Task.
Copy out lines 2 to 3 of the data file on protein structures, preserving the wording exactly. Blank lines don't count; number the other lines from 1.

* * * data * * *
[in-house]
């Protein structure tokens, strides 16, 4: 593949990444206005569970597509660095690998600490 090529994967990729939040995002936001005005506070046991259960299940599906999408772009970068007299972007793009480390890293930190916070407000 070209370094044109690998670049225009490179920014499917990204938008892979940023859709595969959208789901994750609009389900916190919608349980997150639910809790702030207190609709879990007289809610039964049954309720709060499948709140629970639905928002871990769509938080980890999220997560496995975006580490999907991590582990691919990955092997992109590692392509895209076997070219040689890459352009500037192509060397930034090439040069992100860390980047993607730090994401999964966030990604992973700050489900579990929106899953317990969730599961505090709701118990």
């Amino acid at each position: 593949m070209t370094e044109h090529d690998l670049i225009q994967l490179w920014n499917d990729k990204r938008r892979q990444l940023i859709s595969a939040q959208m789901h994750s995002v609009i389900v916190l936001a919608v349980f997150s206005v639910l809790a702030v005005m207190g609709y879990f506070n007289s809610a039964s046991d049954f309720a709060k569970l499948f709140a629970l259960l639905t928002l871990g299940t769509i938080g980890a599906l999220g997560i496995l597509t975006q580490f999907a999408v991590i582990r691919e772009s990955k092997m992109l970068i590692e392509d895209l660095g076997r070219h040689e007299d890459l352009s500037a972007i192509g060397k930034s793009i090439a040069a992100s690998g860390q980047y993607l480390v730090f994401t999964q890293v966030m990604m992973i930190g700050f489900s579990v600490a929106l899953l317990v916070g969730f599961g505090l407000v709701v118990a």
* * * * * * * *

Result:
């Protein structure tokens, strides 16, 4: 593949990444206005569970597509660095690998600490 090529994967990729939040995002936001005005506070046991259960299940599906999408772009970068007299972007793009480390890293930190916070407000 070209370094044109690998670049225009490179920014499917990204938008892979940023859709595969959208789901994750609009389900916190919608349980997150639910809790702030207190609709879990007289809610039964049954309720709060499948709140629970639905928002871990769509938080980890999220997560496995975006580490999907991590582990691919990955092997992109590692392509895209076997070219040689890459352009500037192509060397930034090439040069992100860390980047993607730090994401999964966030990604992973700050489900579990929106899953317990969730599961505090709701118990």
């Amino acid at each position: 593949m070209t370094e044109h090529d690998l670049i225009q994967l490179w920014n499917d990729k990204r938008r892979q990444l940023i859709s595969a939040q959208m789901h994750s995002v609009i389900v916190l936001a919608v349980f997150s206005v639910l809790a702030v005005m207190g609709y879990f506070n007289s809610a039964s046991d049954f309720a709060k569970l499948f709140a629970l259960l639905t928002l871990g299940t769509i938080g980890a599906l999220g997560i496995l597509t975006q580490f999907a999408v991590i582990r691919e772009s990955k092997m992109l970068i590692e392509d895209l660095g076997r070219h040689e007299d890459l352009s500037a972007i192509g060397k930034s793009i090439a040069a992100s690998g860390q980047y993607l480390v730090f994401t999964q890293v966030m990604m992973i930190g700050f489900s579990v600490a929106l899953l317990v916070g969730f599961g505090l407000v709701v118990a």